Since 2011, Laurel has been an employee of Vermont Small Business Development Center, a program of Vermont Technical College. For the past several years she has held a full-time dual capacity role with both the VtSBDC as a Business Advisor/Student Entrepreneur Specialist and Vermont Tech’s Special Projects - Gender Equity/STEM & Experiential Outreach campaigns. Over the past three years Laurel has been instrumental in creating, developing and often leading for the college initiative to help make the pathway for young people to access continued education as well as services for starting their own business clear and attainable.
Business Advisor, SBDC
Respect in the Workplace
To Laurel, a respectful work and learning environment is one in which colleagues value each other’s contributions. She appreciates a workplace where all employees are treated fairly, difference is acknowledged and valued, communication is open and civil, conflict is addressed early and there is a culture of empowerment and cooperation.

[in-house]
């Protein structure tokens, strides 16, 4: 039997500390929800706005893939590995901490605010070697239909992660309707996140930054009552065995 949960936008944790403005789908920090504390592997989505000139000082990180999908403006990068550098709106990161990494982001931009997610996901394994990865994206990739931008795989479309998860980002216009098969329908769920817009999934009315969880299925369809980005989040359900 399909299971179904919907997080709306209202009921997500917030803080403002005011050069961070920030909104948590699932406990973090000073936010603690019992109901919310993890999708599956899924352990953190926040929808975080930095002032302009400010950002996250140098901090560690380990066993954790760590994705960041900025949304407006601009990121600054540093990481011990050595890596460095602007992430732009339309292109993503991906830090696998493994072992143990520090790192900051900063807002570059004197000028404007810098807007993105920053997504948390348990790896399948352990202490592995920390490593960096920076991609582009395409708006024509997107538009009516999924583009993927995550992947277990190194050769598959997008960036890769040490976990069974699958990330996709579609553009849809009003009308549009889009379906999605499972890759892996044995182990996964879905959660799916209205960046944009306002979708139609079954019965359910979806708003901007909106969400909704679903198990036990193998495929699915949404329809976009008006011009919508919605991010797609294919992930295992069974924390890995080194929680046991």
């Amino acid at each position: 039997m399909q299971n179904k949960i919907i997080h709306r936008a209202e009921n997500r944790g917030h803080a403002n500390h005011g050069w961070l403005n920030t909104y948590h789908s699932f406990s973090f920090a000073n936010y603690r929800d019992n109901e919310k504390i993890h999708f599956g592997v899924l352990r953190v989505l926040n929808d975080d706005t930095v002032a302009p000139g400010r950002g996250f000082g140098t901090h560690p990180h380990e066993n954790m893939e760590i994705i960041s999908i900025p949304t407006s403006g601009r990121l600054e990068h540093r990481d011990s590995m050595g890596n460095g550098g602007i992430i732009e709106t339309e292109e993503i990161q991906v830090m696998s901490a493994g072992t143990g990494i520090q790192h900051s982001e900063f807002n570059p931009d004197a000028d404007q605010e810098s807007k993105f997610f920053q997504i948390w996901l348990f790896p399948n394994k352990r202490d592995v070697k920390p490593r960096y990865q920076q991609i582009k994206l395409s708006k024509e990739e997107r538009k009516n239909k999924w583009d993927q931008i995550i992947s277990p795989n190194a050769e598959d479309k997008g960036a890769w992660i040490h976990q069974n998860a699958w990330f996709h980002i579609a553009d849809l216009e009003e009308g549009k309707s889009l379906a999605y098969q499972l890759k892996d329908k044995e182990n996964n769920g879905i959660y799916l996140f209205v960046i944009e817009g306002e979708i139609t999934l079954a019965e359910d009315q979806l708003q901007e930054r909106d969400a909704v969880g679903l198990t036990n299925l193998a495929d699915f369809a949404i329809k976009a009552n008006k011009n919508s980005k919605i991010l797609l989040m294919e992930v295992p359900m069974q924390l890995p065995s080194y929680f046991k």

Respect and Appreciation
Laurel thrives in a culture where everybody has an opportunity to be recognized and encouraged. She leads by example for what respect looks like in the workplace, which includes acting with integrity and not asking anything of others that one wouldn’t do yourself. Laurel has felt appreciated when her colleagues look for opportunities to connect with and support her and others. If awards are given, respect is acknowledging that it takes a team effort to achieve any recognition, even if given to an individual. It’s also honoring colleagues with attention and curiosity, and being kind whenever possible.
Supervisor Modeling Respectful Behavior
Laurel feels very fortunate to have a supervisor who will bend over backwards to be gracious, respectful, collaborative and inclusive. Having a supervisor who will “go to bat” for their employees creates trust and provides the resources necessary to do their jobs. Her supervisor’s feedback is timely and fair, which creates a constructive environment where input is valued, considered and included in the direction of the organization. This helps Laurel know that her skill set is appreciated and that she’s encouraged to do what works for her to be a productive employee.